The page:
NEW YORK (GenomeWeb News) – The International Serious Adverse Events Consortium (SAEC) announced today four new partners that have joined the initiative as it launches Stage II of its research efforts.
The new partners are the University of Liverpool and Newcastle University — both which were announced as partners earlier this month — the HMO Research Network, and Cerner.
As previously reported by GenomeWeb Daily News, the University of Liverpool will work with SAEC to study the genetics involved in a serious drug reaction called hypersensitivity that involves the immune system and generally involve serious skin rashes. Newcastle University will run the International Drug Induced Liver Injury Consortium.
SAEC, which is an industry-funded partnership that includes the pharmaceutical industry, the US Food and Drug Administration, Wellcome Trust, and academic institutions, said today that the HMO Research Network will collaborate on exploring why the genetic makeup of some individuals makes them more likely to experience serious adverse events. Cerner will provide a platform to gather data for studies that focus on liver injury, serious skin rash, and other hypersensitivity reactions.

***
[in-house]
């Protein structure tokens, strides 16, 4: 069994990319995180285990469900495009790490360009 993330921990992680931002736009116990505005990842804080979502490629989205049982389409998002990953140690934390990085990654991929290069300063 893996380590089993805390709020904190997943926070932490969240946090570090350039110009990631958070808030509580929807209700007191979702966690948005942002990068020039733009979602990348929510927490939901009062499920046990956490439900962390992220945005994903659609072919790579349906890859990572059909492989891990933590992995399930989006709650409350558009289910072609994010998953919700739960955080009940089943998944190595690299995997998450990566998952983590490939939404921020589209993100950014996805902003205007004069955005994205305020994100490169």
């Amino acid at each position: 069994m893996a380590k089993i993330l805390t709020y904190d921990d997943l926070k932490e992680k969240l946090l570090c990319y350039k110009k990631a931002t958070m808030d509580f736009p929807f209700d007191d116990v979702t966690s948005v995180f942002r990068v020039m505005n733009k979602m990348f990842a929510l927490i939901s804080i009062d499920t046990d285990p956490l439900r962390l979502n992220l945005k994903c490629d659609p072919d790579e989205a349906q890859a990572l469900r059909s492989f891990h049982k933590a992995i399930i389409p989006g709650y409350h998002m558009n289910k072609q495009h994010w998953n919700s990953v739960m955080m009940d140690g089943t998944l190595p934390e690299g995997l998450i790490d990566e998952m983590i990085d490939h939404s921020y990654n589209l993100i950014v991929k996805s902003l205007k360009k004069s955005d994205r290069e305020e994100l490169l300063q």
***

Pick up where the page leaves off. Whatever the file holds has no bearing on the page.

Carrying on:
The consortium also announced the launch of Stage II of its efforts, which will further explore gene variants that may predict an individual's risk of developing immunologic-related adverse reactions to specific drugs or classes of drugs.
It said that pharmaceutical partners supporting the Stage II effort include Abbott, Amgen, AstraZeneca, Daiichi Sankyo, GlaxoSmithKline, Merck, Novartis, Pfizer, and Takeda.
"The finding that some genetic variants confer risk for multiple drugs tells us that it may be possible to develop well-characterized maps that identify specific genes that could put patients at risk for a number of drug-specific adverse events," Michael Dunn, head of the Wellcome Trust Molecular and Physiological Sciences Department, said in a statement. "These results have energized our interest in exploring the genome to gain a better understanding of rare, serious adverse events and lay the foundation for our Stage 2 Research effort."